By Tom Givens, The Shooting Channel
When the bullets start flying, the feet start working!
During gunfights it is very common for participants to run toward cover, run toward exits, or simply run because they are being shot at.
Therefore, the ability to reliably hit a moving target is an important skill in the defensive gunner’s repertoire.
Before learning to hit moving targets with a handgun, you must first be made aware of some basic principles that will apply.
First, you need to forget much of what you may have learned in the past when wing shooting ducks and geese or clay birds with a shotgun.
To hit these aerial targets the shooter must swing ahead of the target, a process called “leading”.
That’s lead (leed), not lead (led). This is because game birds fly very quickly.
Leading the dove or target.
A dove can hit 40 miles per hour, so a fair bit of lead ahead of the bird is needed to assure that the flight path of the bird and the flight path of the shot charge intersect.
Live bird and clay bird shooting often involve distances of 20-30 yards.
Human beings cannot move nearly that fast.
At typical defensive distances, a human target cannot move fast enough to need any appreciable amount of lead.
The reason people miss moving targets with the handgun is not lead, but rather it is stopping the swing the instant the gun fires.
This invariably results in the bullet passing right behind the intended target.
This is caused by a chain of events that most people don’t really think about until it is pointed out to them.
When your brain makes the decision to fire the handgun, the shot does not take place instantaneously.
Rather, a whole series of events has to take place. This series of events can be called the “ignition train”, and it looks like this:
· The command impulse has to travel down the spinal cord from the brain to the brachial nerve, then the radial nerve and to the finger.
· The trigger finger’s muscles have to contract.
·The trigger has to move through its arc, which may be a half inch or more.
· The sear has to release the hammer or striker, which then must overcome its inertia and move forward to strike the primer.
· The primer has to detonate, lighting the powder charge, which has to burn and generate gas pressure; so that the bullet is kicked loose from the cartridge and accelerated down the barrel until it exits; and then the bullet must fly from the gun to the target.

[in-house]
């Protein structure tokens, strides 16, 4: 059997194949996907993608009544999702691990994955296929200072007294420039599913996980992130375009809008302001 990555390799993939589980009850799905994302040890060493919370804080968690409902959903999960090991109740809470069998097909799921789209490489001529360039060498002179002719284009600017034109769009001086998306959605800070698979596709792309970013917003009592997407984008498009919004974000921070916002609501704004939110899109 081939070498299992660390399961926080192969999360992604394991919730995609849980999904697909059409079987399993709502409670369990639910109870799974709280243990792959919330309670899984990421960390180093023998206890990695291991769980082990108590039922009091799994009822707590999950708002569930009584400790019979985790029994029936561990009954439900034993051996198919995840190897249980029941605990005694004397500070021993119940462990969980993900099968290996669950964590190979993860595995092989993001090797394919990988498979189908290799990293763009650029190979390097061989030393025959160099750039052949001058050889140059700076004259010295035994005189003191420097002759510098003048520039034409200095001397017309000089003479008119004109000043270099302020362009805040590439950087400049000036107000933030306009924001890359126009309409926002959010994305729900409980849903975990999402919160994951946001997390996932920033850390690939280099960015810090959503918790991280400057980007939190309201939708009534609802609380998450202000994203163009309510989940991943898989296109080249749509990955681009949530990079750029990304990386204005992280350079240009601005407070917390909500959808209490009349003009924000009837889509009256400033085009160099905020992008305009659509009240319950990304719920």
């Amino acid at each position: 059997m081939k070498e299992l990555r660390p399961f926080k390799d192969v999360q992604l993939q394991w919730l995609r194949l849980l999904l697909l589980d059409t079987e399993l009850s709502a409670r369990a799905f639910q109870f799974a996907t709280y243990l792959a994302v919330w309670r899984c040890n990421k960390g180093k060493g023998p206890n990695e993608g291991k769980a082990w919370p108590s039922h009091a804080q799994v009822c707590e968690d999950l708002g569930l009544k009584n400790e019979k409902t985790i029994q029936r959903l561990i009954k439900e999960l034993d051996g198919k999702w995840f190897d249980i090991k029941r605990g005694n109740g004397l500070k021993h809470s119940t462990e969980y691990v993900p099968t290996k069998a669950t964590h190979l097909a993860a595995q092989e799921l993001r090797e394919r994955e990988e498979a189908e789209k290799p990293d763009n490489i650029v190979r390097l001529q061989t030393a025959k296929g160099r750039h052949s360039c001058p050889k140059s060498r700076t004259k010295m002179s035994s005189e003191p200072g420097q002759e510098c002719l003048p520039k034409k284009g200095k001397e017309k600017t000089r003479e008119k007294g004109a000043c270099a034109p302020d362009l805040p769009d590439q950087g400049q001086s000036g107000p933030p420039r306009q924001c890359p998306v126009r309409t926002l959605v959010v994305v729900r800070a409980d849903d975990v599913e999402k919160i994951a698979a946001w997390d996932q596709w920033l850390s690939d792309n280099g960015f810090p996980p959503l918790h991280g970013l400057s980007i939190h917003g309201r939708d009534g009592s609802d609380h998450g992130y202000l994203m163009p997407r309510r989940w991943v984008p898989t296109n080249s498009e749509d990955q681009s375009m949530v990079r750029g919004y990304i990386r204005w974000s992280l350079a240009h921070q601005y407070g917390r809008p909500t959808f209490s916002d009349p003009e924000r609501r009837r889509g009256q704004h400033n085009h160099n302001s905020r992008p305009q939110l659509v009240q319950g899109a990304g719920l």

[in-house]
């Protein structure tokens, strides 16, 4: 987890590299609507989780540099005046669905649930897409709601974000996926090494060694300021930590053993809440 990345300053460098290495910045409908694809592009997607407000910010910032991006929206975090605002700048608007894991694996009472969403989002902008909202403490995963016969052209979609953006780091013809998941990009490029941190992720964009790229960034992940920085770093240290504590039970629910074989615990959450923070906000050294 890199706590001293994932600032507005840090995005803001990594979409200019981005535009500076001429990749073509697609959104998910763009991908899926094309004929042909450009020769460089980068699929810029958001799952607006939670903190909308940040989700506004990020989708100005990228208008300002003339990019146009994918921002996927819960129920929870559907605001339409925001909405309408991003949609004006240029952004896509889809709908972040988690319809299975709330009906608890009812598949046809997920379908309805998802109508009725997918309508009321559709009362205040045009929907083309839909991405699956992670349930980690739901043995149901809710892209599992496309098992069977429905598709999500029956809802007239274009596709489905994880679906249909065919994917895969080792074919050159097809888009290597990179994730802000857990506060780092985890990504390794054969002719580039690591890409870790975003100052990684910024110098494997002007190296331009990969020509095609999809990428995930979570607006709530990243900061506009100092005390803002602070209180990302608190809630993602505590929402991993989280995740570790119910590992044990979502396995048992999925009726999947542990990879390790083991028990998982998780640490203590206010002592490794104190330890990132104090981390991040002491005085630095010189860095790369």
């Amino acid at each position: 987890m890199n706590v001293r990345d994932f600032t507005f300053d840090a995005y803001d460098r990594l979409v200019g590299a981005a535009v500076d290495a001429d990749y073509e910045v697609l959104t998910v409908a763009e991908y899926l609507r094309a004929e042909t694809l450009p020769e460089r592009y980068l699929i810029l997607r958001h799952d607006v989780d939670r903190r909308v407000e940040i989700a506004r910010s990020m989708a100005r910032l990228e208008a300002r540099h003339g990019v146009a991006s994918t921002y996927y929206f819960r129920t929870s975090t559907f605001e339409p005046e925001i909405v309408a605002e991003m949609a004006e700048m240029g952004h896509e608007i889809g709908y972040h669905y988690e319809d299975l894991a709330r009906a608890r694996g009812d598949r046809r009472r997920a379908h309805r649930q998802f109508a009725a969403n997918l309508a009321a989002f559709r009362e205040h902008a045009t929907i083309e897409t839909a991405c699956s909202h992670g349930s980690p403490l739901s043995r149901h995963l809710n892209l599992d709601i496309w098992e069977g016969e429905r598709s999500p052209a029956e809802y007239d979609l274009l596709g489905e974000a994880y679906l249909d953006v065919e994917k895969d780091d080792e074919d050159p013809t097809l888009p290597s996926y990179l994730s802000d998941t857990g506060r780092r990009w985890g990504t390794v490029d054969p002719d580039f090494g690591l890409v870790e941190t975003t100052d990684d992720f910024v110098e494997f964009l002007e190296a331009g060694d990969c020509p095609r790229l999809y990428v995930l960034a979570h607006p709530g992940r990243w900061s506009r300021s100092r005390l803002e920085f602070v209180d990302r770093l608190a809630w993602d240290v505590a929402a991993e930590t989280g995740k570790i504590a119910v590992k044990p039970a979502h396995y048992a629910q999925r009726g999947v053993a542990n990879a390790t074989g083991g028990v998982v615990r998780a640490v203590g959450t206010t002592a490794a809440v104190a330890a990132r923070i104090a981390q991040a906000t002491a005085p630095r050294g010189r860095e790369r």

That’s a lot of stuff going on. Although the increments of time involved may be very small (microseconds).
Once we add them all up it becomes an appreciable amount of delay between the decision to fire and the actual launch of the bullet.
So, if you stop your swing as your brain says “Fire!”, your bullet will get to the point where the target WAS, not where it is now.
Many larger police firing ranges have “runners”, mechanical moving target systems that move a silhouette target along a track or on wires to allow trainees to learn to keep the gun swinging.
You may not, however, have access to such a system. No problem.
All you have to do is learn to keep the gun moving while you track the sights and work the trigger smoothly.
This can be easily done with a static target array, as illustrated.
Set up three to four targets in line abreast of each other, fairly closely spaced (see photo), at 5-6 yards as a starting point. Fire 1 round at each target, working your way across so that all targets are engaged in one continuous string.
A static target array can be used to learn to keep your front sight moving, without stopping your swing as you transition from one target to the next. This is the key to hitting moving targets.
Your shots should not sound like “1……..2……..3……..4…….”, but instead, should simply sound like “1,2,3,4”. Another way to describe it is thus: all four shots should sound like they are being fired at one stationary target in a 4 shot string”.
Shoot from left to right, and right to left.
Once you can do this smoothly, fire 2 rounds per target. Again, the goal is to have eight consecutive shots that sound like an eight shot string on one target, not like four pairs.
“1,2,3,4,5,6,7,8”, rather than “1…2…3…4…5…6…7…8”
The key here is to learn to track your front sight as the gun moves.
When the front sight rises in recoil, bring it down on the next target to be engaged, rather than bringing it back down on the last target.
Work on this a bit, and at pistol engagement distances no one will be able to move fast enough to keep from being hit by your gunfire, unless they are running so flat out that they pose no threat to you, anyway.
A static target array can be used to learn to keep your front sight moving, without stopping your swing as you transition from one target to the next.
This is the key to hitting moving targets.
Tom Givens runs www.rangemaster.com and writes for The Shooting Channel – take a moment and visit their site by clicking here.